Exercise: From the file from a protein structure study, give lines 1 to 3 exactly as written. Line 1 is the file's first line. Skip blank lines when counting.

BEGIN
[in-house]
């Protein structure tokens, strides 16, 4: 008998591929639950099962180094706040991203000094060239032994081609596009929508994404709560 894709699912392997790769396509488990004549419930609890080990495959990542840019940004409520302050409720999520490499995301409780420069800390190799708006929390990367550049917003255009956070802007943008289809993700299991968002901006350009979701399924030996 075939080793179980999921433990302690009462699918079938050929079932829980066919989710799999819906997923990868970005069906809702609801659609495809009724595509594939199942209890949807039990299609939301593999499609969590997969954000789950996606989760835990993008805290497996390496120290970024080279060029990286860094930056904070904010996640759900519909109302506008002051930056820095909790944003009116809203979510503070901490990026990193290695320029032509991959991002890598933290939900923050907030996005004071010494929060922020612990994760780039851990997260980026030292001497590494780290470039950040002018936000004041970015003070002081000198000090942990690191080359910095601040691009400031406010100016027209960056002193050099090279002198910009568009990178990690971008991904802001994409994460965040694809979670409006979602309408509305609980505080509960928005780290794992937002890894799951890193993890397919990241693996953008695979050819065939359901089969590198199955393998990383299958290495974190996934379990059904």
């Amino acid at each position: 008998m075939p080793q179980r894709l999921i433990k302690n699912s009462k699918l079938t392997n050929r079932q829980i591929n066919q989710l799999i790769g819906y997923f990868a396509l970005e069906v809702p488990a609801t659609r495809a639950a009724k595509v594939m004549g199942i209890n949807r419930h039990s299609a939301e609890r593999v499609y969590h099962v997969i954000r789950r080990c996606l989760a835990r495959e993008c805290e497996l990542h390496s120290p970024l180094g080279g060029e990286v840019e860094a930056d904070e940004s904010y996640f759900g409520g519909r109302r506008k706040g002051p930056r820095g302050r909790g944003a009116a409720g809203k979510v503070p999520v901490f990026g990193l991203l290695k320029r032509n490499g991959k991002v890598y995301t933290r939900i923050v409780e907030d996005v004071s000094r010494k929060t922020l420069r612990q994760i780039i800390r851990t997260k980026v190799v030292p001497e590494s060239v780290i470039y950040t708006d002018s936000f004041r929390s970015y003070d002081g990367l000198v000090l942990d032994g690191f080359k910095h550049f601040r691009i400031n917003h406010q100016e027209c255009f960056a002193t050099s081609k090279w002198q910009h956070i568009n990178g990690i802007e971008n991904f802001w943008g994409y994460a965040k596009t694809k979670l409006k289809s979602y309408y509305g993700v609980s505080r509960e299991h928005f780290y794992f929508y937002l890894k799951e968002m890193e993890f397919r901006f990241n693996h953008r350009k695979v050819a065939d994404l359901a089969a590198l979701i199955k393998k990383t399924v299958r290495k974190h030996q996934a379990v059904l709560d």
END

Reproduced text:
[in-house]
């Protein structure tokens, strides 16, 4: 008998591929639950099962180094706040991203000094060239032994081609596009929508994404709560 894709699912392997790769396509488990004549419930609890080990495959990542840019940004409520302050409720999520490499995301409780420069800390190799708006929390990367550049917003255009956070802007943008289809993700299991968002901006350009979701399924030996 075939080793179980999921433990302690009462699918079938050929079932829980066919989710799999819906997923990868970005069906809702609801659609495809009724595509594939199942209890949807039990299609939301593999499609969590997969954000789950996606989760835990993008805290497996390496120290970024080279060029990286860094930056904070904010996640759900519909109302506008002051930056820095909790944003009116809203979510503070901490990026990193290695320029032509991959991002890598933290939900923050907030996005004071010494929060922020612990994760780039851990997260980026030292001497590494780290470039950040002018936000004041970015003070002081000198000090942990690191080359910095601040691009400031406010100016027209960056002193050099090279002198910009568009990178990690971008991904802001994409994460965040694809979670409006979602309408509305609980505080509960928005780290794992937002890894799951890193993890397919990241693996953008695979050819065939359901089969590198199955393998990383299958290495974190996934379990059904």
């Amino acid at each position: 008998m075939p080793q179980r894709l999921i433990k302690n699912s009462k699918l079938t392997n050929r079932q829980i591929n066919q989710l799999i790769g819906y997923f990868a396509l970005e069906v809702p488990a609801t659609r495809a639950a009724k595509v594939m004549g199942i209890n949807r419930h039990s299609a939301e609890r593999v499609y969590h099962v997969i954000r789950r080990c996606l989760a835990r495959e993008c805290e497996l990542h390496s120290p970024l180094g080279g060029e990286v840019e860094a930056d904070e940004s904010y996640f759900g409520g519909r109302r506008k706040g002051p930056r820095g302050r909790g944003a009116a409720g809203k979510v503070p999520v901490f990026g990193l991203l290695k320029r032509n490499g991959k991002v890598y995301t933290r939900i923050v409780e907030d996005v004071s000094r010494k929060t922020l420069r612990q994760i780039i800390r851990t997260k980026v190799v030292p001497e590494s060239v780290i470039y950040t708006d002018s936000f004041r929390s970015y003070d002081g990367l000198v000090l942990d032994g690191f080359k910095h550049f601040r691009i400031n917003h406010q100016e027209c255009f960056a002193t050099s081609k090279w002198q910009h956070i568009n990178g990690i802007e971008n991904f802001w943008g994409y994460a965040k596009t694809k979670l409006k289809s979602y309408y509305g993700v609980s505080r509960e299991h928005f780290y794992f929508y937002l890894k799951e968002m890193e993890f397919r901006f990241n693996h953008r350009k695979v050819a065939d994404l359901a089969a590198l979701i199955k393998k990383t399924v299958r290495k974190h030996q996934a379990v059904l709560d």